Wednesday, 26 August 2015

Birding the Lothian coast

Wood Sandpiper at Musselburgh Lagoons this afternoon.
After Birdfair and a pit-stop in Yorkshire on the way north, I met up with Haze, Ed and Ava for a week with the Edinburgh branch of the family. We get up to my Dad's several times a year but this is our first visit in a long time during the festival. Today I took time out from stand-up comedy and other cultural diversions to bird along the Lothian coast, starting at one of my favourite migrant traps, Torness Power Station.

After noting one of the local Peregrine Falcons and then clocking a Merlin which shot through, chasing anything as it went, I focused on looking for migrant passerines. Torness has recently produced Barred Warbler and Wryneck among other notable migrants (see the excellent Birding Lothian website for the latest local news). I started more gently with a couple of Northern Wheatears, but on entering the shelter belt along the entrance road quickly flushed what looked like an Icterine Warbler. Before I could relocate it there was a minor interlude involving armed police, who wanted to know what I was doing lurking in bushes with a telephoto lens near a power station! They were fine once they realised I was birding, and within 10 minutes or so I got a proper look at the 'Icky' before it disappeared again. A Willow Warbler appeared to be the only other migrant in this strip of cover; I worked the other patches of scrub east of the power station but couldn't find the previous day's Barred Warbler, nor in fact any other migrants.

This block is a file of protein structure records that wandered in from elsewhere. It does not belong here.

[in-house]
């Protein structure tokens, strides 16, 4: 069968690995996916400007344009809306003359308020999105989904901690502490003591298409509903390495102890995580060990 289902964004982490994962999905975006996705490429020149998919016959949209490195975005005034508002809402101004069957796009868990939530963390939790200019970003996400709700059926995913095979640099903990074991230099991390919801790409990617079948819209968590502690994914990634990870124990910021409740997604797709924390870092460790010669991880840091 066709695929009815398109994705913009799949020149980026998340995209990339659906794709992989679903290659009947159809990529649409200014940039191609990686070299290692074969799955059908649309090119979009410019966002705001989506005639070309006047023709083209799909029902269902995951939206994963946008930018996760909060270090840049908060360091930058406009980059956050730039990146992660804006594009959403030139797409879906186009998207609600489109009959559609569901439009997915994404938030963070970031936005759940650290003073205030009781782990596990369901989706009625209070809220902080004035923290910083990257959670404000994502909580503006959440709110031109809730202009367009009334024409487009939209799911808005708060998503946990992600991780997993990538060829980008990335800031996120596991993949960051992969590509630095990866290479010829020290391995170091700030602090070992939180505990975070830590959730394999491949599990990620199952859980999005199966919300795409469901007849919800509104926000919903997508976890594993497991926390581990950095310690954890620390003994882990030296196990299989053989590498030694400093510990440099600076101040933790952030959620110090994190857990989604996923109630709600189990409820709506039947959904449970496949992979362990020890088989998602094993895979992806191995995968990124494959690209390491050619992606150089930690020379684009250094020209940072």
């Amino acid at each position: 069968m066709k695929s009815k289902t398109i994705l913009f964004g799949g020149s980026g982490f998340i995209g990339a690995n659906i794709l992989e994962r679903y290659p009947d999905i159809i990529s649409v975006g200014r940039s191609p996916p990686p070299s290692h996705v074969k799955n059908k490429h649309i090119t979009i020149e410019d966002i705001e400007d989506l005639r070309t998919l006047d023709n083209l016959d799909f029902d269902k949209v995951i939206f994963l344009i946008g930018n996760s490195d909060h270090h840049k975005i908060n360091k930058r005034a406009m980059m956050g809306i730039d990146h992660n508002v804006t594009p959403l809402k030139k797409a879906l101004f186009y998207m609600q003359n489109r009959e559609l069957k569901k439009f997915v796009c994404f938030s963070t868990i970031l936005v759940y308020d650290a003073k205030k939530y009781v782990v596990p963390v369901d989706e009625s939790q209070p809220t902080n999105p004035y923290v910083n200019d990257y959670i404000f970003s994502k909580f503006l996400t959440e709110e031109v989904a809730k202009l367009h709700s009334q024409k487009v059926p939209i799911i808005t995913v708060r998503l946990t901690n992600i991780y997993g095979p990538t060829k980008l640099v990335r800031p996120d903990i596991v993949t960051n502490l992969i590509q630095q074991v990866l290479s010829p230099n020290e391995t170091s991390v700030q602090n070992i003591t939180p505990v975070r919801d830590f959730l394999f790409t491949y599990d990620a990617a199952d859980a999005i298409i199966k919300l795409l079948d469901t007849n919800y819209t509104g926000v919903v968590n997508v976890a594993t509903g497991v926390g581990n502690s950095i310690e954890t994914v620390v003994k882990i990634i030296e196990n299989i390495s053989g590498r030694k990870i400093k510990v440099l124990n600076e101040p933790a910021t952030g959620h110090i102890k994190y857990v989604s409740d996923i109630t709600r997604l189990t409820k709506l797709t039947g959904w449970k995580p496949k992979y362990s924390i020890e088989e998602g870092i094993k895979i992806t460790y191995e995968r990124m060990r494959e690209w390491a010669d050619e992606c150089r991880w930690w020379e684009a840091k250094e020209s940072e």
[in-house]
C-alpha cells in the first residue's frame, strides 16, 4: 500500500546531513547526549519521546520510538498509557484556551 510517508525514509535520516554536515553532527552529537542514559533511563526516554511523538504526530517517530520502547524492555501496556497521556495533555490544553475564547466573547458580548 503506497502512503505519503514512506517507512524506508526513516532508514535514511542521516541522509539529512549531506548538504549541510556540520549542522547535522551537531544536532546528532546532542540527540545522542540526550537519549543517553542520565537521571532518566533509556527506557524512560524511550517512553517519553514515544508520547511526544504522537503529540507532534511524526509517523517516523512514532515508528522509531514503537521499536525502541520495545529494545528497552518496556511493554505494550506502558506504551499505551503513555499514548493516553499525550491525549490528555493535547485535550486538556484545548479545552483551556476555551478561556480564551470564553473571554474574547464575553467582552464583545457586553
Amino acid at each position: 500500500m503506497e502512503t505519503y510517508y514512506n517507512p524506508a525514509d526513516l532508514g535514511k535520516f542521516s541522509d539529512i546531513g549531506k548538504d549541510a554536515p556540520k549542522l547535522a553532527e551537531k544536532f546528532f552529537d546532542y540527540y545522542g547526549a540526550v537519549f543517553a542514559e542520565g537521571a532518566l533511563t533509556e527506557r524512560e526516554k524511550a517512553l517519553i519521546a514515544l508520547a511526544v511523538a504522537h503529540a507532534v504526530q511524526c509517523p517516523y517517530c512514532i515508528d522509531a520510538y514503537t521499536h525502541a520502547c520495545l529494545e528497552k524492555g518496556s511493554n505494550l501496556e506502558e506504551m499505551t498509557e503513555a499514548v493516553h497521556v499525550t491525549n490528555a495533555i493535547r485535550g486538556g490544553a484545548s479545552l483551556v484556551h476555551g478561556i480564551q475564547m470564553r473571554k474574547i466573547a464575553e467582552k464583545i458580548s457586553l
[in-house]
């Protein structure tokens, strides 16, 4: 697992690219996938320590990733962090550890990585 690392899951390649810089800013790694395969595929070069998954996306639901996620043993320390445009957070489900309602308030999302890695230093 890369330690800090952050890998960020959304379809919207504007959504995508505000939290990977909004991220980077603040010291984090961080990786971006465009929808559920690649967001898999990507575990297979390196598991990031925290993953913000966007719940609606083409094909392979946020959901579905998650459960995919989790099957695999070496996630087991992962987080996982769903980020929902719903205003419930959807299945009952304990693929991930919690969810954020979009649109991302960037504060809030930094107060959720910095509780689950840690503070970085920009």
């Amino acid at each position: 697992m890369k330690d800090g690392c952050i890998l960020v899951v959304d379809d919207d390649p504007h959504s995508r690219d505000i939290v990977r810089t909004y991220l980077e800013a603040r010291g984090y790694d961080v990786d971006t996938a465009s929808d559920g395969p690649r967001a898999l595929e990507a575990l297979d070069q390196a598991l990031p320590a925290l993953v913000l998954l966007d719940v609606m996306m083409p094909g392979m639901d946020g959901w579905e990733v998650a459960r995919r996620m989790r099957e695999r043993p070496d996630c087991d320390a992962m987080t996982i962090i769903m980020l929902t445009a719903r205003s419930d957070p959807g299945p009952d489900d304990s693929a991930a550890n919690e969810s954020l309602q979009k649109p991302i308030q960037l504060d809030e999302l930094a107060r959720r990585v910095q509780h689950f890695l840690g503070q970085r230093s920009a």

Sandwich Terns and Black-headed Gulls on Musselburgh Lagoons, against the backdrop of the Firth of Forth.
Juvenile Ruff (front) and adult Common Redshank for comparison.
Time was somewhat tight as I wanted to be at Musselburgh for high tide soon after noon. A quick scan of Belhaven Bay en route produced Eurasian Whimbrel and Greenshank, an appetiser for the main course further west. The lagoons at Levenhall Links were superb for shorebirds, the grassy banks being crammed with massed ranks of Oystercatchers and Eurasian Curlews, and the pools packed with a good range of waders - of some 15 species in the area in total, Wood Sandpiper was the most notable (found moments before I arrived by Dave Allan), but also there were also two Little Stints, numerous Ruff, 120+ Sandwich Terns and a Little Gull.

Drake Velvet Scoter off Morrison's Haven - one of many.
Nearby, I checked the sea at Morrison's Haven, where good numbers of Velvet Scoter (seemingly all drakes) were offshore, along with a single summer-plumaged Red-necked Grebe and a good range of commoner seabirds. Further east at Seton Burn I spent a good hour going through huge numbers of gulls but could find nothing unusual bar a somewhat pale juvenile Lesser Black-backed Gull (more on that in a separate post), while at nearby Longniddry Bents, another four Red-necked Grebes helped to round off an excellent day in the field.

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